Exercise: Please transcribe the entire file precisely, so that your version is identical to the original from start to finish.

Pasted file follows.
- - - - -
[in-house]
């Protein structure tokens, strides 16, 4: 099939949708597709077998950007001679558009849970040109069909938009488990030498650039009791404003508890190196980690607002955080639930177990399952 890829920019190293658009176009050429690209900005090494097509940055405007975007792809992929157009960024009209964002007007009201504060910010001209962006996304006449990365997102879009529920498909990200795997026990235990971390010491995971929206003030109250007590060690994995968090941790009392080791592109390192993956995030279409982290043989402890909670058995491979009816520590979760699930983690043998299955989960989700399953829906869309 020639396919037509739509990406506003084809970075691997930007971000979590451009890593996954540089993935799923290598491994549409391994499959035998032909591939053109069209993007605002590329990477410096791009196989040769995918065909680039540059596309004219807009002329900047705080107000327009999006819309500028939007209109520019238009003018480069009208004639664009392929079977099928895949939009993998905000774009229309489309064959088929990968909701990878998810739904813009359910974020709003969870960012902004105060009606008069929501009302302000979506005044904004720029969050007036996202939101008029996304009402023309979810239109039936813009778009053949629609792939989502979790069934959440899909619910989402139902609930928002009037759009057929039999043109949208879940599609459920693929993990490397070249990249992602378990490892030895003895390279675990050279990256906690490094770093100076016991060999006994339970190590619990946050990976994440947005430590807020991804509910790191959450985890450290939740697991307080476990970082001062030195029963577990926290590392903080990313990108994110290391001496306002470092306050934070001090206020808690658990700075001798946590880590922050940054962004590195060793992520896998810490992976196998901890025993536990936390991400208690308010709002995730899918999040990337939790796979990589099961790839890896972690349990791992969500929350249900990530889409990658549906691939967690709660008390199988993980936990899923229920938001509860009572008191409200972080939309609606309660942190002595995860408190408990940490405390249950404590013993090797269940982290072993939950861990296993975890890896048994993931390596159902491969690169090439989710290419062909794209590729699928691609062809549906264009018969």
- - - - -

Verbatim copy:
[in-house]
């Protein structure tokens, strides 16, 4: 099939949708597709077998950007001679558009849970040109069909938009488990030498650039009791404003508890190196980690607002955080639930177990399952 890829920019190293658009176009050429690209900005090494097509940055405007975007792809992929157009960024009209964002007007009201504060910010001209962006996304006449990365997102879009529920498909990200795997026990235990971390010491995971929206003030109250007590060690994995968090941790009392080791592109390192993956995030279409982290043989402890909670058995491979009816520590979760699930983690043998299955989960989700399953829906869309 020639396919037509739509990406506003084809970075691997930007971000979590451009890593996954540089993935799923290598491994549409391994499959035998032909591939053109069209993007605002590329990477410096791009196989040769995918065909680039540059596309004219807009002329900047705080107000327009999006819309500028939007209109520019238009003018480069009208004639664009392929079977099928895949939009993998905000774009229309489309064959088929990968909701990878998810739904813009359910974020709003969870960012902004105060009606008069929501009302302000979506005044904004720029969050007036996202939101008029996304009402023309979810239109039936813009778009053949629609792939989502979790069934959440899909619910989402139902609930928002009037759009057929039999043109949208879940599609459920693929993990490397070249990249992602378990490892030895003895390279675990050279990256906690490094770093100076016991060999006994339970190590619990946050990976994440947005430590807020991804509910790191959450985890450290939740697991307080476990970082001062030195029963577990926290590392903080990313990108994110290391001496306002470092306050934070001090206020808690658990700075001798946590880590922050940054962004590195060793992520896998810490992976196998901890025993536990936390991400208690308010709002995730899918999040990337939790796979990589099961790839890896972690349990791992969500929350249900990530889409990658549906691939967690709660008390199988993980936990899923229920938001509860009572008191409200972080939309609606309660942190002595995860408190408990940490405390249950404590013993090797269940982290072993939950861990296993975890890896048994993931390596159902491969690169090439989710290419062909794209590729699928691609062809549906264009018969």